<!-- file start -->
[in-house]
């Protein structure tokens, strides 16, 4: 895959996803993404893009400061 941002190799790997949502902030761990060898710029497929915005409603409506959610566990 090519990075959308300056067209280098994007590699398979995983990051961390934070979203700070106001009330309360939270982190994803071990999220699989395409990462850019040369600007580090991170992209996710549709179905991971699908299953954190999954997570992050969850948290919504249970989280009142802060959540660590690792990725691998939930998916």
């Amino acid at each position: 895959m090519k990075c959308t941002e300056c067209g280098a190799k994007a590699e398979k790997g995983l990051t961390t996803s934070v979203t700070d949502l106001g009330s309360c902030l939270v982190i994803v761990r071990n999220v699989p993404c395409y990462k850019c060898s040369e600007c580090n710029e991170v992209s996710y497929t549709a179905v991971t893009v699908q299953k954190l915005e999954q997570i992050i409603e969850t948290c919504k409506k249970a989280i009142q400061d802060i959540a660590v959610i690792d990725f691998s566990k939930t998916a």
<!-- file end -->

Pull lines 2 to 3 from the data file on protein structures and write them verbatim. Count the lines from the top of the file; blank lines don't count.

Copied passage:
């Protein structure tokens, strides 16, 4: 895959996803993404893009400061 941002190799790997949502902030761990060898710029497929915005409603409506959610566990 090519990075959308300056067209280098994007590699398979995983990051961390934070979203700070106001009330309360939270982190994803071990999220699989395409990462850019040369600007580090991170992209996710549709179905991971699908299953954190999954997570992050969850948290919504249970989280009142802060959540660590690792990725691998939930998916």
């Amino acid at each position: 895959m090519k990075c959308t941002e300056c067209g280098a190799k994007a590699e398979k790997g995983l990051t961390t996803s934070v979203t700070d949502l106001g009330s309360c902030l939270v982190i994803v761990r071990n999220v699989p993404c395409y990462k850019c060898s040369e600007c580090n710029e991170v992209s996710y497929t549709a179905v991971t893009v699908q299953k954190l915005e999954q997570i992050i409603e969850t948290c919504k409506k249970a989280i009142q400061d802060i959540a660590v959610i690792d990725f691998s566990k939930t998916a």